“We need to stand together to make that political revolution, where we create an America and a government that works for all of us,” he said during his stump speech’s crescendo. “We can do it when we stand up. We can do it when we stand up and say enough is enough.”
Sen. Elizabeth Warren, a figure also largely identified with the progressive movement, used similar language during her keynote speech. To make the point that a majoritarian progressive coalition is possible, she cited opinion polls finding that most Americans support tighter regulation of financial markets, a higher minimum wage, guaranteed paid sick leave and related measures.
“As different as we are, on these key economic issues that will shape the future of this country, America is progressive,” she said.
But the broad consensus that Sanders and Warren talk about may be much harder to build in the United States than it was in Scandinavia. The ideological divisions in the U.S. are much wider; the income gaps between the superrich, the affluent, the middle class and the poor are far greater, and the racial divisions, in particular, are much starker.
Political theorists are divided on whether ethnic uniformity is a necessary condition for building a stable social democracy. It certainly helped in Sweden, where one of the architects of the social democratic state, Per Albin Hansson, coined the term folkhemmet to describe his political vision, using folk, which carries a distinct overtone of ethnic solidarity.
It might not be a coincidence that the New Deal — arguably the closest thing the U.S. has ever had to a comprehensive social democratic program — gained the support of the Democratic Party’s Southern bloc by excluding black workers from key labor protections.
Sanders does not ignore racial inequality, but he focuses mostly on the economic issues that he says unite working-class people of all colors. Black Lives Matter remains unimpressed, and Sanders consistently polls in the single digits among black voters. A June CNN/ORC poll found him carrying 2 percent of black Democratic voters and 9 percent of nonwhite voters overall.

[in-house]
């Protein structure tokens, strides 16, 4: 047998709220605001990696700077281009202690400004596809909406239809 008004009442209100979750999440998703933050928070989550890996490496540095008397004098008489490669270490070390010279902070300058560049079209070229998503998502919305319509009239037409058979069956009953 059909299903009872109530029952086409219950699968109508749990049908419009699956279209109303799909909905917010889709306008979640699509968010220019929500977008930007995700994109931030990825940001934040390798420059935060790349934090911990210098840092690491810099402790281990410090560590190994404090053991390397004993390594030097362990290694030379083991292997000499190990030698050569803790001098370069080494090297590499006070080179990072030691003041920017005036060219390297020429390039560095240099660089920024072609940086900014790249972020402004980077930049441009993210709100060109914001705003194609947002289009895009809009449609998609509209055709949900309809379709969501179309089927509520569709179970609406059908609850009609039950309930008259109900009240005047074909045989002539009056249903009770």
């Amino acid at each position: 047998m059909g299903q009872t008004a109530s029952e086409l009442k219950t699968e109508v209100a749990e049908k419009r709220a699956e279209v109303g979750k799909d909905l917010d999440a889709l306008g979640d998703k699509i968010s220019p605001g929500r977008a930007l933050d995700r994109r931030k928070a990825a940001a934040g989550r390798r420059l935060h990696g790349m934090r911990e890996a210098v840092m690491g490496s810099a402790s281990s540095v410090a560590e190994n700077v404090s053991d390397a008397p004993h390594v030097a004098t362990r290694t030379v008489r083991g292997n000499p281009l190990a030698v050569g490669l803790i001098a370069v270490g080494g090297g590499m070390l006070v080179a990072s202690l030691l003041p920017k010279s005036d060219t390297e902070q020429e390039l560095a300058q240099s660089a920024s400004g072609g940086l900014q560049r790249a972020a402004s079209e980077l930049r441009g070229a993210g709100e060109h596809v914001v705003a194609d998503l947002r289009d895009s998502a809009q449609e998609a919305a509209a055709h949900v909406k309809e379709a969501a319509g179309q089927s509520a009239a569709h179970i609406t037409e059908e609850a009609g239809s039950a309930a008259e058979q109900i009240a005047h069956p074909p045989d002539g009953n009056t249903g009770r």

Ashley Yates, a St. Louis activist affiliated with Black Lives Matter, said it’s impossible to discuss economic inequality in the United States without emphasizing the role played by white supremacism.
“When you talk about economic justice, who’s the poorest of the poor? When you talk about gentrification, when you talk about mass displacement, when you talk about the things that actually contribute to poverty, who’s affected by that?” she said after the protest. “So if you’re doing economic justice and you’re not talking about black and brown people, you’re not actually doing economic justice.”
Former Ohio state Sen. Nina Turner said progressives need a separate political program for dealing with racial disparity. “Progressives need to come together and address this issue head on, not wrap it in everybody else’s stuff but say separately that black lives matter and we’re going to push policies and do something about it,” said Turner, who is black.
That would entail rejecting the midcentury social democratic vision of a unified people’s platform to build a new, distinctly American social democratic vision that is more firmly rooted in the social and political history of the United States.
Sanders and O’Malley should have gotten off the stage during the Black Lives Matter protest and joined the activists where they stood, Turner said. “They should have come down to where they were and had a real conversation.”